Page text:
Sep 302014
 

I’ve been writing about the topic of talking about sex with kids, and it occurs to me, porn is kind of a subject unto itself.

In one post recommended to me on The Good Men Project, Andrew Smiler, the author, wrote “porn is about as realistic as an unscripted ‘reality’ TV show and as healthy as junk food.” And then he recommended a porn site I hate.

Porn, like the internet, and TV, and technology, isn’t a thing. It’s a lot of things. When smart people talk about porn, for some reason, they often say dumb things. I hope to avoid that particular pitfall in this post, in which I explore my thoughts about porn as it relates to kids. In this conversation, smart people have a smart conversation about kids and porn. I disagree with a lot of what they say, but it’s an interesting conversation.

Here are my thoughts:

First, foremost, kids are gonna look at porn. When I was a lad, I found my uncle’s hidden Playboy stash. My best friend showed me the porn he’d stolen from the rabbi for whom he babysat. And another friend, inexplicably, had several copies of Club and High Society stashed under the floorboards of his “clubhouse.” By the time I was 12 or 13, I was buying my own porn at seedy newsstands. Notwithstanding my current life, I don’t think I was a particularly oversexed pre-teen, or particularly advanced in these matters. In other words, I think boys and porn found one another then. (Even my closest gay male friend had a Playboy stash.)

Nowadays, porn lives on the internet. Kids don’t need to find their dads’, or their rabbis’, porn. They can just Google “big boobs,” as Adam Savage’s son did (and as his dad saw fit to tell me, and you, on a Moth stage). It seems to me vitally important to acknowledge that, if kids can find porn easily on the internet, they will. So on some level, the question of “whether porn is good or bad” is almost moot. The real question isn’t whether it’s good or bad – it’s how do we want to talk to our kids about porn.

Unlike, say, Andrew Smiler, who seems content to tell us the 14 things we must tell our sons about sex, I have no clue what you should do, what you should say. All I can do here is think a bit about what I want to say, what I want to do.

I want my son to know the following:

1) For better or worse, the vast majority of males (something shockingly close to 100%) enjoy some or other kind of porn. Girls like porn too, though not in quite the same numbers. While there’s nothing wrong with anyone, male or female, who doesn’t like porn, particularly among males, such people are less common than those who enjoy porn, who use it to masturbate, who use it to explore their own sexual desires, who use it to spice up their sex lives with their partners.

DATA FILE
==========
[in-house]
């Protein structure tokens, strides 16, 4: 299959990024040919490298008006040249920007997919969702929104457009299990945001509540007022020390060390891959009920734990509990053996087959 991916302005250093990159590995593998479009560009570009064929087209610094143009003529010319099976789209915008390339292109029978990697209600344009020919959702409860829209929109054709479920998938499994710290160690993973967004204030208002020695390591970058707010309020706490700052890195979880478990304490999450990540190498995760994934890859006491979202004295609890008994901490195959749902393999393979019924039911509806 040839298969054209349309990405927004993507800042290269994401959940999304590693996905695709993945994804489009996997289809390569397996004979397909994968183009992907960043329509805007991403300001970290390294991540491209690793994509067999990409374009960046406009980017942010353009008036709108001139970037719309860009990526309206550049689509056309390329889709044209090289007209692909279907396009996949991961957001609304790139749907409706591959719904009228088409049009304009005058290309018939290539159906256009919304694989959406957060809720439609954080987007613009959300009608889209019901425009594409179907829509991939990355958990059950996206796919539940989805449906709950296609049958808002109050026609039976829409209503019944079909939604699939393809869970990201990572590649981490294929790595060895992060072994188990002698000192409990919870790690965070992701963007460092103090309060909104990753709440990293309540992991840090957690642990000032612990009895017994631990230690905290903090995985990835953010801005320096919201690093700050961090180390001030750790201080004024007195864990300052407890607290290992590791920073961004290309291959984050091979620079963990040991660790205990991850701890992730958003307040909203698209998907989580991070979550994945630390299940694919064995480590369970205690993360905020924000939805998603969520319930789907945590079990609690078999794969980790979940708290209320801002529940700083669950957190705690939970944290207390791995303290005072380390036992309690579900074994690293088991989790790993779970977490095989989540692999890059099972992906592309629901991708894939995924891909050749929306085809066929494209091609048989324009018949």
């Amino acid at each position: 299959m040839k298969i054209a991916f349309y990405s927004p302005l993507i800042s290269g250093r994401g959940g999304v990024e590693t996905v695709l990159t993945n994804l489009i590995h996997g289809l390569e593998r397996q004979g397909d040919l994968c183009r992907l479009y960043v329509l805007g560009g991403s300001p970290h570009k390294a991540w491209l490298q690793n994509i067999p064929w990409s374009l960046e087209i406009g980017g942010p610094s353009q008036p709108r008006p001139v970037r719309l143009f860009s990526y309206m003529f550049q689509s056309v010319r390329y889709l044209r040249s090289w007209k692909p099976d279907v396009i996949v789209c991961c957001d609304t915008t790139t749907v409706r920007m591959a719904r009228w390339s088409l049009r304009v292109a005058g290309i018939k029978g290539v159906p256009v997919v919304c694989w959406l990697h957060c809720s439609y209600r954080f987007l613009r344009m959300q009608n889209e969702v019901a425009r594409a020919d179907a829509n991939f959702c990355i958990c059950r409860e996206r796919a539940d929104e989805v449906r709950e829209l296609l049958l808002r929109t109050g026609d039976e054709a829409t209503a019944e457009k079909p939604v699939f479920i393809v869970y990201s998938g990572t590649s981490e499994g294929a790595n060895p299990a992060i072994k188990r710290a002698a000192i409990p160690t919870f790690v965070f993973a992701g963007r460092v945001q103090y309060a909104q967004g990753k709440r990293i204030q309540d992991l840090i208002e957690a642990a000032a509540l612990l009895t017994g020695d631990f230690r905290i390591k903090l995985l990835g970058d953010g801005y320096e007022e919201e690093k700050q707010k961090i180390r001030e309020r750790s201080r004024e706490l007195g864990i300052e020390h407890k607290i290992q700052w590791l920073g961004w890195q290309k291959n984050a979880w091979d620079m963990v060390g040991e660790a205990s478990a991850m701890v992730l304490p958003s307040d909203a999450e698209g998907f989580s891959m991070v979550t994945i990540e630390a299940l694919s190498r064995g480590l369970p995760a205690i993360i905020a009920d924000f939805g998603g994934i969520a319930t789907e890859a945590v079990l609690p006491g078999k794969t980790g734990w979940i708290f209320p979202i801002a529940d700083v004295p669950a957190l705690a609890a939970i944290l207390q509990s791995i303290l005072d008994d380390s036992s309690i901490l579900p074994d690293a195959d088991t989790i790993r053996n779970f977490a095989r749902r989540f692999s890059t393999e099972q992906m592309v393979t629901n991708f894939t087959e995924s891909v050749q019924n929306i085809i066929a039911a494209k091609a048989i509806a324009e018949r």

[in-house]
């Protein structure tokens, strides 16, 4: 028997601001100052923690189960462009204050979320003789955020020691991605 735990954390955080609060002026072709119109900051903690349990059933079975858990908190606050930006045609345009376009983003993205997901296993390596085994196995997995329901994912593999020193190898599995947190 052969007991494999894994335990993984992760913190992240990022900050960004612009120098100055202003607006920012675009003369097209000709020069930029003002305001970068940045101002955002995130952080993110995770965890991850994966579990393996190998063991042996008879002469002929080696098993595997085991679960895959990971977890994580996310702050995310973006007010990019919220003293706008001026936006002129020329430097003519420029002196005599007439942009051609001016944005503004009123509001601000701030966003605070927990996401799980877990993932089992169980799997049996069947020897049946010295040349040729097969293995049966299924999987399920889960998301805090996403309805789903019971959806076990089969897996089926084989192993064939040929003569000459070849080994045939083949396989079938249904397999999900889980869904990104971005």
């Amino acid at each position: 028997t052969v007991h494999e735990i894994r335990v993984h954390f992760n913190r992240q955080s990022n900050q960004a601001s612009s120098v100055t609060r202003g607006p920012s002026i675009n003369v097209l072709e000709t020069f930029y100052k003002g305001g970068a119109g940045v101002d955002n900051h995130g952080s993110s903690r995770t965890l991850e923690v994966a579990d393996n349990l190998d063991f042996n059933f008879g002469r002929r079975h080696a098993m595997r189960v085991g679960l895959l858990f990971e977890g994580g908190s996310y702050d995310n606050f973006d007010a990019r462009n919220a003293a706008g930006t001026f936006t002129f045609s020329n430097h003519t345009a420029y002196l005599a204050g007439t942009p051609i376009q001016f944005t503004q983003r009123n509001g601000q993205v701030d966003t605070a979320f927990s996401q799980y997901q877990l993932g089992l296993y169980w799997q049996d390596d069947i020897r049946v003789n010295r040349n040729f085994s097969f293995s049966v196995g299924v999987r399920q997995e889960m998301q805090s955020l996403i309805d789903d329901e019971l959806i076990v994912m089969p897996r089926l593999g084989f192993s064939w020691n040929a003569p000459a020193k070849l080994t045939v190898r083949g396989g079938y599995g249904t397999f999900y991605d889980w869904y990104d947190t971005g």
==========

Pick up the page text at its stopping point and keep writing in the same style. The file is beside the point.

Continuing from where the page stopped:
2) And… those (and many other) uses are all excellent. I can’t think of a better way for a person to explore her or his sexual tastes than through porn. The risks are minimal, the variety is infinite. The worst thing that can happen is you can see something that repulses you. There’s no porn-surfing kid in the world who doesn’t have a laser-quick ALT- or CTRL-F4 (or CMD-W, or Q) reflex. Andrew Smiler wanted to warn his kids about the danger of stuff they “could never un-see.” I think kids are smarter than this presumes: yes, of course, there’s lots out there that’s not for you. Some of it is intentionally, objectively disgusting. And your job is to find what you like. Do it diligently, and learn how to avoid the neighborhoods you don’t like being in. And/but, don’t stifle your curiosity out of judgment.

2) Porn depicts sex in much the same way that books and movies depict life: that’s to say, some porn does it quite well, some does it awfully, and some of the best of it is great precisely because of the distance between it and real life. And, at the same time, just as many books and movies reinforce all sorts of negative stereotypes – gender stereotypes, ethnic and racial stereotypes, religious stereotypes, class stereotypes – so too does much porn. And just as it’s important to read critically, it’s important to watch porn critically.